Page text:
In line with these observations, we can conclude that our exercise protocol did not improve the BP and HR during and after the training of obese hypertensive humans over an 8-week period. However, we found a positively significant correlation between HR and BP through Pearson’s correlation analyses, an important parameter in the modulation of hypertension and a large ES in our protocol exercise. It is important to note that regular physical exercise can change several parameters which we did not analyse here and would probably would have significant effects on whole-body metabolism (Stefani and Galanti, 2017). Therefore, we suggest that the protocol involving aerobic physical training at a moderate-to-high intensity (70%–80% of the MHR) which the present study proposes may be an alternative strategy for encouraging more people with disorders and pathological conditions to exercise physically once the protocol is easy, fast and enjoyable to perform. In addition, our analyses demonstrate statistically significant correlation between the tendencies to improve the BP, HR, and other beneficial parameters in obese and hypertensive subjects. In this context, it is tempting to speculate that the present protocol, if performed for longer periods (e.g., inducing these individuals to follow a healthy lifestyle, engage in more than 8 weeks of intervention), would play a more statistically significant role in reducing BP in obese, hypertensive people. In addition, a recent study by Thum et al. (2017) demonstrated that physical exercise performed at higher intensities elicited higher enjoyment and adherence by subjects. This validated the protocol employed in the present study (augmenting the intensity and diminishing the volume of training). Our findings indicate that moderate CAE performed in thrice-weekly nonconsecutive sessions (90 min per week) by obese, hypertensive, diabetic and sedentary subjects showed positive correlations between a lower HR and lower BP. Moreover, we found that our protocol training had a large ES.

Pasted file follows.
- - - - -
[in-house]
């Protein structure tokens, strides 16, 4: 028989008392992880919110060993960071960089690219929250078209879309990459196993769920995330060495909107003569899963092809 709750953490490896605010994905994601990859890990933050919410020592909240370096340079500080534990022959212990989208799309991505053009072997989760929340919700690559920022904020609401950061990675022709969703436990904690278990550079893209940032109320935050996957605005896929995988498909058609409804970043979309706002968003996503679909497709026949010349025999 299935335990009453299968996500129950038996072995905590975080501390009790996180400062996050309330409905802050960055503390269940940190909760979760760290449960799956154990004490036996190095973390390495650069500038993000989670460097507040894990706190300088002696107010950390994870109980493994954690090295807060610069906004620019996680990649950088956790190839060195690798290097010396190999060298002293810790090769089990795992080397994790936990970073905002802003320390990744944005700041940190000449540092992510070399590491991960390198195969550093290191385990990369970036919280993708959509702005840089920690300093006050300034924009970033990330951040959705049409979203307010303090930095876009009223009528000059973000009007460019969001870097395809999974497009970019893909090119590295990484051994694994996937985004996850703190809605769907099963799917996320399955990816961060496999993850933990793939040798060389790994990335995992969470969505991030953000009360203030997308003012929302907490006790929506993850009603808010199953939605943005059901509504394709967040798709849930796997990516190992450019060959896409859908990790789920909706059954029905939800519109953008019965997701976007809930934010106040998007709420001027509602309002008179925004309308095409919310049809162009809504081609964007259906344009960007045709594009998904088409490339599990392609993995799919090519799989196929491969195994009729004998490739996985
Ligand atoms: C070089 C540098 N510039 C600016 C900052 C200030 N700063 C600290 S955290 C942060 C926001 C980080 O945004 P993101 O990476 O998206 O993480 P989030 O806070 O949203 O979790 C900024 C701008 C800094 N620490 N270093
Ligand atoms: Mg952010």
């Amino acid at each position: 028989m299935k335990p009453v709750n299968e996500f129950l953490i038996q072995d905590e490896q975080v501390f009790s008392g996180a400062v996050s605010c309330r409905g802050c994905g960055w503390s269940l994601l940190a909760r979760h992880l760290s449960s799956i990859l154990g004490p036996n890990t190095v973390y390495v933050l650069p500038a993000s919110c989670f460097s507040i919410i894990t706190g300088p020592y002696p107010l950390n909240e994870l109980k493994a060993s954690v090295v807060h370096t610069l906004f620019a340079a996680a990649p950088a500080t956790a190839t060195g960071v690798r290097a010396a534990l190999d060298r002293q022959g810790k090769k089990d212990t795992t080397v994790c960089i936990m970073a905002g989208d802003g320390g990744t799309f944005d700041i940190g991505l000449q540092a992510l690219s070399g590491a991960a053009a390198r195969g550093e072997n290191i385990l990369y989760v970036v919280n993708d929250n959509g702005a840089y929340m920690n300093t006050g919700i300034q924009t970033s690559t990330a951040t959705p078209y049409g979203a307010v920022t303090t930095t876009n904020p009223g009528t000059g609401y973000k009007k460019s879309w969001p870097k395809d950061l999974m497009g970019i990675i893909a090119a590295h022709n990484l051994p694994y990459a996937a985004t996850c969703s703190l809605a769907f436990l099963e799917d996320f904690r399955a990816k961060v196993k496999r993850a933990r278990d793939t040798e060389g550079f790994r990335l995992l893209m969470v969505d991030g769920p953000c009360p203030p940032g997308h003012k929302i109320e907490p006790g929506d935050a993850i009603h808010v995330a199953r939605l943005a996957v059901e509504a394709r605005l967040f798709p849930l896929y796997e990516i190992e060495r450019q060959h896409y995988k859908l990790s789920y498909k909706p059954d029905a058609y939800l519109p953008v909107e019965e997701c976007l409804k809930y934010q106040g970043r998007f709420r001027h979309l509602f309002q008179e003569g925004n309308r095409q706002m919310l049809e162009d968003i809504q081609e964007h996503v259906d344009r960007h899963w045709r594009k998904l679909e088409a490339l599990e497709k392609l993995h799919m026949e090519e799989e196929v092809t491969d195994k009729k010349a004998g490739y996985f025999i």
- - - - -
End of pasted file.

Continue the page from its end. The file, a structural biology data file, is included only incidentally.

It’s important to highlight that this study has some limitations: first, we did not perform a metabolomics approach to investigating in depth the changes in the whole-body metabolism of the volunteers. In addition, the subjects were instructed to maintain their usual habits and not to improve their control of their food intake and physical activities. Last of all, the small sample size was a possible limitation. However, other studies showed that, where chronic physical exercise (e.g., training) was involved, a sample size of seven or more individuals was sufficient for the rigorous control of the statistical analysis (Damas et al., 2016). Similar studies involving humans used similar sample sizes to detect changes related to physical exercise (Combes et al., 2015; Parker et al., 2017). In general, though this study did not show a statistically significant difference in BP during the training session, our protocol may be an alternative to sedentary life and a determining factor where CVDs are concerned.



We would like to thank the Unit Health Center II of Sumaré/São Paulo-Brazil, for collaborating with the study.



No potential conflict of interest relevant to this article was reported.


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Fig. 1

Heart rate on the 1st and 24th session and correlation between heart rate and blood pressure (systolic/diastolic) of protocol exercise. Average heart rate (A), systolic (R=0.2867, P=0.1078) and diastolic pressure (R=0.4447, P=0.0509) correlated with heart rate up first session (B and D), systolic (R=0.5675, P=0.0253) and diastolic pressure (R=0.7083, P=0.0088) correlated with heart rate up last session (C and E). The analysis of heart rate was made between the 1st and 24th session of exercise. For Pearson correlation we used the 1st session of heart rate against the 1st session of systolic and diastolic pressure both after 15 min and 24th session of heart rate against the 24th session of systolic and diastolic pressure both after 15 min as well. *P<0.05.

Table 1

Descriptive characteristics

Variable Value
 Male 3
 Female 4

Age (yr) 45.3±3.9

Height (m) 1.63±0.1

Body weight (kg) 89.09±22.0

Body mass index (kg/m2) 33.44±8.6

Values are presented as number or mean±standard error of the mean.